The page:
What Do Systems Users Have to Fear? Using Fear Appeals to Engender Threats and Fear that Motivate Protective Security Behaviors
MIS Quarterly (MISQ), vol. 39 (4), pp. 837–864
71 Pages Posted: 18 May 2015 Last revised: 27 Nov 2017
Date Written: December 1, 2015
Because violations of information security (ISec) and privacy have become ubiquitous in both personal and work environments, academic attention to ISec and privacy has taken on paramount importance. Consequently, a key focus of ISec research has been discovering ways to motivate individuals to engage in more secure behaviors. Over time, the protection motivation theory (PMT) has become a leading theoretical foundation used in ISec research to help motivate individuals to change their security-related behaviors to protect themselves and their organizations. Our careful review of the foundation for PMT identified three opportunities for improving ISec PMT research. First, extant ISec studies do not use the full nomology of PMT constructs. Second, only one study uses fear-appeal manipulations, even though these are a core element of PMT, and virtually no ISec study models or measures fear. Third, whereas these studies have made excellent progress in predicting security intentions, none of them have addressed actual security behaviors.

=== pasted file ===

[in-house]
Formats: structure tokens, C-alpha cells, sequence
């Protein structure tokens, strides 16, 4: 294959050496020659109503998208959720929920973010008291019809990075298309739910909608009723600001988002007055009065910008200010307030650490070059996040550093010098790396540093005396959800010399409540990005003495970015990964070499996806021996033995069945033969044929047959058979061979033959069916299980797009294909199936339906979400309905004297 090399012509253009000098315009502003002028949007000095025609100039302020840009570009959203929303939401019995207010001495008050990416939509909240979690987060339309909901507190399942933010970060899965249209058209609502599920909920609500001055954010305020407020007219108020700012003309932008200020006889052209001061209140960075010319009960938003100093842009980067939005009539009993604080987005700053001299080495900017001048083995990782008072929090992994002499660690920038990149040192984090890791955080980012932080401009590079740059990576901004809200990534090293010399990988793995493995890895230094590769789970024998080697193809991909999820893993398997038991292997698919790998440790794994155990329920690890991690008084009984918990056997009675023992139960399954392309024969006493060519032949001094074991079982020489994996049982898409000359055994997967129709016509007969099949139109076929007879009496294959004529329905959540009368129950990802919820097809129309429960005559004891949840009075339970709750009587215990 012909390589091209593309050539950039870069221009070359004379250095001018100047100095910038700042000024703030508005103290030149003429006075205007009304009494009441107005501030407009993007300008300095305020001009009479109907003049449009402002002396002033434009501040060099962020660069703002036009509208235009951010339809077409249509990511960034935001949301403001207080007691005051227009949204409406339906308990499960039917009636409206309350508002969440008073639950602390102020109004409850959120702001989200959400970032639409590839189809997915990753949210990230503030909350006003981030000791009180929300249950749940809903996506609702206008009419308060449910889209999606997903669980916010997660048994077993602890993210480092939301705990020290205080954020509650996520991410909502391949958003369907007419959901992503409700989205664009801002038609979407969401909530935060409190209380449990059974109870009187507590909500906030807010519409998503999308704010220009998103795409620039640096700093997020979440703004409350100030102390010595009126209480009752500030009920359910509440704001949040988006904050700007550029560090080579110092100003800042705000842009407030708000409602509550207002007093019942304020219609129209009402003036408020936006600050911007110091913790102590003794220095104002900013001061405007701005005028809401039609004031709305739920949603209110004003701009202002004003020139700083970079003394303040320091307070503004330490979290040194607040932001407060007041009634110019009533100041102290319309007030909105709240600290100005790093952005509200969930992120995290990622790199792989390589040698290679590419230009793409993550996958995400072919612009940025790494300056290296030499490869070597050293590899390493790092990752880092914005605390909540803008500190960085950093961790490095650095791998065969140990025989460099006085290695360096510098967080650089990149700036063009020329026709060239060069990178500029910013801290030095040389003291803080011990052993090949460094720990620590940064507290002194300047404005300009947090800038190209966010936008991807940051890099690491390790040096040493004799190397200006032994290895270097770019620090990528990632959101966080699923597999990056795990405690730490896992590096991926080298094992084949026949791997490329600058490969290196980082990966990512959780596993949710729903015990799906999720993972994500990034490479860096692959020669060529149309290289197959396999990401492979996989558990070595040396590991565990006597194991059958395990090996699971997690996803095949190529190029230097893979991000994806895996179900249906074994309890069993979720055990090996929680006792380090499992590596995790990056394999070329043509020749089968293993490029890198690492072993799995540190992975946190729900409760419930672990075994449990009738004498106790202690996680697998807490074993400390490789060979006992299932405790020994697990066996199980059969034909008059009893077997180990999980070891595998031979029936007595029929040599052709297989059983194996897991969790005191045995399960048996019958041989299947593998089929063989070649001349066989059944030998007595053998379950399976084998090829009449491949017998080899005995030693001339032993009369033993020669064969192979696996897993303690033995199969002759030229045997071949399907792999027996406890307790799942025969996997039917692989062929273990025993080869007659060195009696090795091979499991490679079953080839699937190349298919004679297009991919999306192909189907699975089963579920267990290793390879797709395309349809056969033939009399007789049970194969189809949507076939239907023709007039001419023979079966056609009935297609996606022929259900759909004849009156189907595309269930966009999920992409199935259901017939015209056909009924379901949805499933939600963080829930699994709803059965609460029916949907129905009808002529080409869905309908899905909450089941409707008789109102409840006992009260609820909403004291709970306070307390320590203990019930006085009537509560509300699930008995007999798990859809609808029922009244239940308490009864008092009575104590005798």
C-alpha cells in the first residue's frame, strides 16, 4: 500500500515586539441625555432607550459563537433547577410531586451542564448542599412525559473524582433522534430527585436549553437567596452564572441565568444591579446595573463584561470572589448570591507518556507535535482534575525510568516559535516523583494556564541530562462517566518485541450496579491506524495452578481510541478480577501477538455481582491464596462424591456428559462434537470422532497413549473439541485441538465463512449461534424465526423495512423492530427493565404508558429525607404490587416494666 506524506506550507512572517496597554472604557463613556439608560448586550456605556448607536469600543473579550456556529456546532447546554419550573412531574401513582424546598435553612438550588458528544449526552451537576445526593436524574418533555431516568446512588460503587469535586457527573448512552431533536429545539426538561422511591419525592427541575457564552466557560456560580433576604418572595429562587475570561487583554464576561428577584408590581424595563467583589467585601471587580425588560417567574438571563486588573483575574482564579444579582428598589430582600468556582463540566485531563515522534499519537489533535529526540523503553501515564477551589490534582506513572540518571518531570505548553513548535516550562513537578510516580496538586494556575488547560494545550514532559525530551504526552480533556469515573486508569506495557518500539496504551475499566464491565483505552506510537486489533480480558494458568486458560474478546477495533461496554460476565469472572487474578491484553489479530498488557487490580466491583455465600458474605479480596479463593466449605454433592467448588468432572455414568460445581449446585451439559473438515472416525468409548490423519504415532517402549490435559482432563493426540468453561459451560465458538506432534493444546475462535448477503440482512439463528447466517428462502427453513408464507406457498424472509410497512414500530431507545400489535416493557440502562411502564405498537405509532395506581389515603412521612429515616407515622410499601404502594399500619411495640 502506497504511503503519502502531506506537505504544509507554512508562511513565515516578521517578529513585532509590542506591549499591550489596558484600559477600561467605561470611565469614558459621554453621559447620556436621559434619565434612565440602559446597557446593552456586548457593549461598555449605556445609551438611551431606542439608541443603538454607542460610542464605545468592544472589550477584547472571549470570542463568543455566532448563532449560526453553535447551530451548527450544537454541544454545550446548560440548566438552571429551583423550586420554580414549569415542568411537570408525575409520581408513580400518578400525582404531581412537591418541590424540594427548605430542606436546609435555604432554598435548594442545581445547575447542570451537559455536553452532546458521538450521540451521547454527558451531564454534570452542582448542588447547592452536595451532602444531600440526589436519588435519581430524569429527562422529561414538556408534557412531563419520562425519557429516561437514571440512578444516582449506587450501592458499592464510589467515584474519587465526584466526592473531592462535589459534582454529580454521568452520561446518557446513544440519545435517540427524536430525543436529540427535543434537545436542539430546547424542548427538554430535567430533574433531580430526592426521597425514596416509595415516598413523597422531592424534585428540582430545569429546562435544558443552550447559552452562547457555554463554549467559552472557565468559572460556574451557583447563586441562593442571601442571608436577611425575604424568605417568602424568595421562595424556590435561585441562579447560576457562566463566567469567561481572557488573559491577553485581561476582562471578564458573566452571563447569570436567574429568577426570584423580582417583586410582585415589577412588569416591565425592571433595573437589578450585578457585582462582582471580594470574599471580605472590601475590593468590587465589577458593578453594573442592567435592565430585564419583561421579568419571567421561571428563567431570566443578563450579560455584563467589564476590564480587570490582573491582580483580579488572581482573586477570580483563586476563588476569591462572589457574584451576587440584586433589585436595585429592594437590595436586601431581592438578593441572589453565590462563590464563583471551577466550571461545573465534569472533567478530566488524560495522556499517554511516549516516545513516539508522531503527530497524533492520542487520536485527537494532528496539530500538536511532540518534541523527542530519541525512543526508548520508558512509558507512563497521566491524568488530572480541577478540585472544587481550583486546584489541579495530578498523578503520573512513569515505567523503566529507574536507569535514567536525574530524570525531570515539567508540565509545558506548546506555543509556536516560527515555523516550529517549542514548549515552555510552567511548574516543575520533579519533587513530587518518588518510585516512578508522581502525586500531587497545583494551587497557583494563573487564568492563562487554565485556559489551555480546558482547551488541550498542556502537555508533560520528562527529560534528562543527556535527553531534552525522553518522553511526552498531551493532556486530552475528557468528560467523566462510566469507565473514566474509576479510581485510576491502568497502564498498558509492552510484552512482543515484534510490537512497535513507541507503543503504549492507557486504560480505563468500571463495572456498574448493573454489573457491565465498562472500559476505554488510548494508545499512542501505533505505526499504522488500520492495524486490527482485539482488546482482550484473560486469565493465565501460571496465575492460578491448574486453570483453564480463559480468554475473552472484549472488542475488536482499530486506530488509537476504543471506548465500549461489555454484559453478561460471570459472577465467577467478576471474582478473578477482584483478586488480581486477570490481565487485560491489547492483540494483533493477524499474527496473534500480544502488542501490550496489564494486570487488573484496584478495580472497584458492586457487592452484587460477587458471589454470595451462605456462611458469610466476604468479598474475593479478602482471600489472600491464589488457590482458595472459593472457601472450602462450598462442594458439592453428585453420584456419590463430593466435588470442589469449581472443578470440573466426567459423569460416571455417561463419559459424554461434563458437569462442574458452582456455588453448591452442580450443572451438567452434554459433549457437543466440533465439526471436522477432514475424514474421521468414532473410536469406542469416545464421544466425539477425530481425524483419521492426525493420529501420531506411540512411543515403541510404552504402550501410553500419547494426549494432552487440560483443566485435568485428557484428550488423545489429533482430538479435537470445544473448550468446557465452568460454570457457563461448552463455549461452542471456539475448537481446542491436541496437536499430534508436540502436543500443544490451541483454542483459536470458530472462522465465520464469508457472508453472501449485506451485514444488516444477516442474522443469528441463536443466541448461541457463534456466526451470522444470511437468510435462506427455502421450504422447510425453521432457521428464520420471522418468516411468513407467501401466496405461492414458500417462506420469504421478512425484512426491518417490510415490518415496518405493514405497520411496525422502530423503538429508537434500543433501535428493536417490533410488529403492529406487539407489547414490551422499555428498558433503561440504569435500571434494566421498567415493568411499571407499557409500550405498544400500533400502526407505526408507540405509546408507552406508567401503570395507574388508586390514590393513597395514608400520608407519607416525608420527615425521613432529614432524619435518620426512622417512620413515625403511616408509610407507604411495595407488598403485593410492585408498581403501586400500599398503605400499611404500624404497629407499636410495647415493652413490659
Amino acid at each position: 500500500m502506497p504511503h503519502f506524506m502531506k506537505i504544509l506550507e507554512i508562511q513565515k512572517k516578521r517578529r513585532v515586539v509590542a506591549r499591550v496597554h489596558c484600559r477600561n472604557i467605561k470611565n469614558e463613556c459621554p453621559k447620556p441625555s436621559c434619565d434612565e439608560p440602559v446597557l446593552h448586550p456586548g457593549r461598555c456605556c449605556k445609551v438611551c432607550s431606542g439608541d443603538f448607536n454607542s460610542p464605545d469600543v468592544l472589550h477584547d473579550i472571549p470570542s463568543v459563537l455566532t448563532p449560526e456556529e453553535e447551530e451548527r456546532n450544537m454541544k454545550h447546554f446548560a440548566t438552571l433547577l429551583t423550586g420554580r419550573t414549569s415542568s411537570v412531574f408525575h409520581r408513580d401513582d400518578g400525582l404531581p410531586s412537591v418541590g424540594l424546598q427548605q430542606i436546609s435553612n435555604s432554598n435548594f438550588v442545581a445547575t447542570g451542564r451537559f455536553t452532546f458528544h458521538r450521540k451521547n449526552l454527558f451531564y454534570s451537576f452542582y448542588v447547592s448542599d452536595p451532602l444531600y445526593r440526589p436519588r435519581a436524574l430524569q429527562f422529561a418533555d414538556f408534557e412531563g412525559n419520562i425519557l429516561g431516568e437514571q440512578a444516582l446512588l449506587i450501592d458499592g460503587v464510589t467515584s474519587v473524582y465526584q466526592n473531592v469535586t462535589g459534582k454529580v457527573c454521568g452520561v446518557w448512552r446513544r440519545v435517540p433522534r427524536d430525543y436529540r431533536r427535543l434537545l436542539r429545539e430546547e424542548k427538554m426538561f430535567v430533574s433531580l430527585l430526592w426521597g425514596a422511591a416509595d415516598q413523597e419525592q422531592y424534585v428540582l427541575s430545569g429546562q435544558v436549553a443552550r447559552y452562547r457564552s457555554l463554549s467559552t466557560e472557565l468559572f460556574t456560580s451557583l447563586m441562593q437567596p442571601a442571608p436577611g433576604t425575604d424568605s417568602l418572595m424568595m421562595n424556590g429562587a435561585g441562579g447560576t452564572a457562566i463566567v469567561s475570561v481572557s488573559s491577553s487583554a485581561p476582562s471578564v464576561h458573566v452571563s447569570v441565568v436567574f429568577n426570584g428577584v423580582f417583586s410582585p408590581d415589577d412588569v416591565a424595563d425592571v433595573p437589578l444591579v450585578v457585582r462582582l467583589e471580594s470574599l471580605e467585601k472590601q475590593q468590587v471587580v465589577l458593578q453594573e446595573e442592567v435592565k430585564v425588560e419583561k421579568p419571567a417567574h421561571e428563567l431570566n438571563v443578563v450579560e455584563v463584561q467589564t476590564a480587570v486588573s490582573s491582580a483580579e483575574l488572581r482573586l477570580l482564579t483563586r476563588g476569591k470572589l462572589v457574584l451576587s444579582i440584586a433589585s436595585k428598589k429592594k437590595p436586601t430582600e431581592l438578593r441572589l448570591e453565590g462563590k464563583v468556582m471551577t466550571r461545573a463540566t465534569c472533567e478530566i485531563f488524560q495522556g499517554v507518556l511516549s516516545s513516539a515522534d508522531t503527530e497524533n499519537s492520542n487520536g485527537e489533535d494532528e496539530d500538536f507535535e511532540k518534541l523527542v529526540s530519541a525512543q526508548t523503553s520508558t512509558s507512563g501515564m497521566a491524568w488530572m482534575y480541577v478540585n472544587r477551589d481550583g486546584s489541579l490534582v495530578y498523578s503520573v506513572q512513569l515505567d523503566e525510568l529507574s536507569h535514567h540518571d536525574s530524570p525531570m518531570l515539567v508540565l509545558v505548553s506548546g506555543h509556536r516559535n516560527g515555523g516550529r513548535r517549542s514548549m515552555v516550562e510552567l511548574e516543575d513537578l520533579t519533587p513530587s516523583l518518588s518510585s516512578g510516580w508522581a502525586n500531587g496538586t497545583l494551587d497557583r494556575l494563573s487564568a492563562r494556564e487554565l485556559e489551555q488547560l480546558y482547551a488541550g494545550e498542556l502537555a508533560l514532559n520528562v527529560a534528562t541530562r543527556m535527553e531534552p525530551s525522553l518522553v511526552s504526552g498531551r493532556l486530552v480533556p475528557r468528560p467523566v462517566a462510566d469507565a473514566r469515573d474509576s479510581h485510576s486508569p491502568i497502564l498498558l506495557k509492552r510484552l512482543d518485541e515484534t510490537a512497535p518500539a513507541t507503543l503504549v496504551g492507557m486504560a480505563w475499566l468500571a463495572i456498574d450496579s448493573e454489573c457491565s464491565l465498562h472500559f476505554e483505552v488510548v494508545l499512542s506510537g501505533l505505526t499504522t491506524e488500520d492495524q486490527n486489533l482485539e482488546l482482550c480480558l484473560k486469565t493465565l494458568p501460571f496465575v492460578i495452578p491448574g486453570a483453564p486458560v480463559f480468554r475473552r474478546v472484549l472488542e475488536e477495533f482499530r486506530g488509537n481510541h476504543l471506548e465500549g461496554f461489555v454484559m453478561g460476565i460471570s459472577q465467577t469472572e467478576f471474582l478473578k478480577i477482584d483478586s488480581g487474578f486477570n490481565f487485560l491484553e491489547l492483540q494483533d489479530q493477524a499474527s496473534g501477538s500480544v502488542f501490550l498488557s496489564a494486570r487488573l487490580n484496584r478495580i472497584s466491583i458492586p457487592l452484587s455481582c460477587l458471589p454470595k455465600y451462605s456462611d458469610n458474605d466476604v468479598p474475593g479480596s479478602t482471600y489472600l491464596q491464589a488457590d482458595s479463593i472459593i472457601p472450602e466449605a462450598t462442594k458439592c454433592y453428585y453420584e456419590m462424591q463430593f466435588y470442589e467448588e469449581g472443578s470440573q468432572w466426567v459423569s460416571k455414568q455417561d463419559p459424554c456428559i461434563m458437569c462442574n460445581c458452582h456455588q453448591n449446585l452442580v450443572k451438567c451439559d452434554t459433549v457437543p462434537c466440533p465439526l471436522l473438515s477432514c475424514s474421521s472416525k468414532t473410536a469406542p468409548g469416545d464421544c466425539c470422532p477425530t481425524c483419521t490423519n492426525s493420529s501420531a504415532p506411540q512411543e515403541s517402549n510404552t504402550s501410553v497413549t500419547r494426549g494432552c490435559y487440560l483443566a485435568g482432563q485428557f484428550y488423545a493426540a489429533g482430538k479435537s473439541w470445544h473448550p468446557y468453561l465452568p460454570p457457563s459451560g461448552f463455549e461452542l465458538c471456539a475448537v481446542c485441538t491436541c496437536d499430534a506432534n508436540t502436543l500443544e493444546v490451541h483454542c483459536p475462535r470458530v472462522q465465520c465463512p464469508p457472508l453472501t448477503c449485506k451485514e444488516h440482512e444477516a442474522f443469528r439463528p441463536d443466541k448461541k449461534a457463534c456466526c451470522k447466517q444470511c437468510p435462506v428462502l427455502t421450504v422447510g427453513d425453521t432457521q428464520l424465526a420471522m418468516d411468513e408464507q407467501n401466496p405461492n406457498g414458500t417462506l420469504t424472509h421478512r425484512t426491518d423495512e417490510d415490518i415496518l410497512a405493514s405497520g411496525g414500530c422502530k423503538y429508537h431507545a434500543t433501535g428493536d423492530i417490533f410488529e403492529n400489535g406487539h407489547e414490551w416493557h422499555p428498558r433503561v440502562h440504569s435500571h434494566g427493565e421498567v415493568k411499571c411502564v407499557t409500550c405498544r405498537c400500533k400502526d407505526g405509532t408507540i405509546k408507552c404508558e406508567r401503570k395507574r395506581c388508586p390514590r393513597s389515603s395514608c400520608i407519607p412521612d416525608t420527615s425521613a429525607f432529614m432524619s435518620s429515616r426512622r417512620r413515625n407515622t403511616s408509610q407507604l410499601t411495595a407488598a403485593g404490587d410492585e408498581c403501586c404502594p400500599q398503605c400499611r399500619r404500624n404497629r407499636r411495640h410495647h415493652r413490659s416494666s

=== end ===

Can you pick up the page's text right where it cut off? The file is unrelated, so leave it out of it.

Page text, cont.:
This article describes the theoretical foundation of these three opportunities for improvement. We tested the nomology of PMT, including manipulated fear appeals, in two different ISec contexts that model PMT’s modern theoretical treatment more closely than do extant ISec studies. The first data collection was a longitudinal study in the context of data backups. The second study was a short-term cross-sectional study in the context of anti-malware software. Our new model demonstrated better results and stronger fit than the existing models and confirmed the efficacy of the three potential improvements we identified.
Keywords: Information Security, Protection Motivation Theory, System Backups, Model Comparison, Fear Appeals, Threat, Coping, Intentions, Behavior
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